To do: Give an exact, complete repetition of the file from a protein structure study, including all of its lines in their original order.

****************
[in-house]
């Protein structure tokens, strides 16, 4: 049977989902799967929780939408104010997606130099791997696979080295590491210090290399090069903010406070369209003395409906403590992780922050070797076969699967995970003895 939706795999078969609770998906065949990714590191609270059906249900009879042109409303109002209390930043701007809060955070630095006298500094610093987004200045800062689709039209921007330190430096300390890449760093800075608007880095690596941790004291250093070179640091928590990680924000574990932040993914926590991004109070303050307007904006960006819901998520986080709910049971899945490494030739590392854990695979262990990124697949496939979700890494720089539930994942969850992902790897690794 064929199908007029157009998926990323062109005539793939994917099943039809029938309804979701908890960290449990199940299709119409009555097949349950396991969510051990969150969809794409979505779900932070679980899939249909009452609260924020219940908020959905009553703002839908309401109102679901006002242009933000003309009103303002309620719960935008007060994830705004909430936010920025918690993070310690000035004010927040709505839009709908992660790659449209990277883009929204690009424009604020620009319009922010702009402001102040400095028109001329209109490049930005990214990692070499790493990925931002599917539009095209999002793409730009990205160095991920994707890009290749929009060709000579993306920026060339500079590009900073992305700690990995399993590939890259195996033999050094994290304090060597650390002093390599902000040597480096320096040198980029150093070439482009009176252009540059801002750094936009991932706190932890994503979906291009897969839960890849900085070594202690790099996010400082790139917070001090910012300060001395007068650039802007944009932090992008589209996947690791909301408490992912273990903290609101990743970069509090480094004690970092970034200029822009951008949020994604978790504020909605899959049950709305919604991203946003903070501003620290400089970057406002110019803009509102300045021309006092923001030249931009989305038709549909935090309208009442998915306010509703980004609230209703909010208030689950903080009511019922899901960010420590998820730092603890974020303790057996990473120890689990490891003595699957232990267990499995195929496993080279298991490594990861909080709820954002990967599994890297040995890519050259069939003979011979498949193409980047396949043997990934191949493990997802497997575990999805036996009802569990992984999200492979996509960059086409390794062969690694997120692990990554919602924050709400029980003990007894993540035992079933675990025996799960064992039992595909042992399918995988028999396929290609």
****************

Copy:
[in-house]
């Protein structure tokens, strides 16, 4: 049977989902799967929780939408104010997606130099791997696979080295590491210090290399090069903010406070369209003395409906403590992780922050070797076969699967995970003895 939706795999078969609770998906065949990714590191609270059906249900009879042109409303109002209390930043701007809060955070630095006298500094610093987004200045800062689709039209921007330190430096300390890449760093800075608007880095690596941790004291250093070179640091928590990680924000574990932040993914926590991004109070303050307007904006960006819901998520986080709910049971899945490494030739590392854990695979262990990124697949496939979700890494720089539930994942969850992902790897690794 064929199908007029157009998926990323062109005539793939994917099943039809029938309804979701908890960290449990199940299709119409009555097949349950396991969510051990969150969809794409979505779900932070679980899939249909009452609260924020219940908020959905009553703002839908309401109102679901006002242009933000003309009103303002309620719960935008007060994830705004909430936010920025918690993070310690000035004010927040709505839009709908992660790659449209990277883009929204690009424009604020620009319009922010702009402001102040400095028109001329209109490049930005990214990692070499790493990925931002599917539009095209999002793409730009990205160095991920994707890009290749929009060709000579993306920026060339500079590009900073992305700690990995399993590939890259195996033999050094994290304090060597650390002093390599902000040597480096320096040198980029150093070439482009009176252009540059801002750094936009991932706190932890994503979906291009897969839960890849900085070594202690790099996010400082790139917070001090910012300060001395007068650039802007944009932090992008589209996947690791909301408490992912273990903290609101990743970069509090480094004690970092970034200029822009951008949020994604978790504020909605899959049950709305919604991203946003903070501003620290400089970057406002110019803009509102300045021309006092923001030249931009989305038709549909935090309208009442998915306010509703980004609230209703909010208030689950903080009511019922899901960010420590998820730092603890974020303790057996990473120890689990490891003595699957232990267990499995195929496993080279298991490594990861909080709820954002990967599994890297040995890519050259069939003979011979498949193409980047396949043997990934191949493990997802497997575990999805036996009802569990992984999200492979996509960059086409390794062969690694997120692990990554919602924050709400029980003990007894993540035992079933675990025996799960064992039992595909042992399918995988028999396929290609």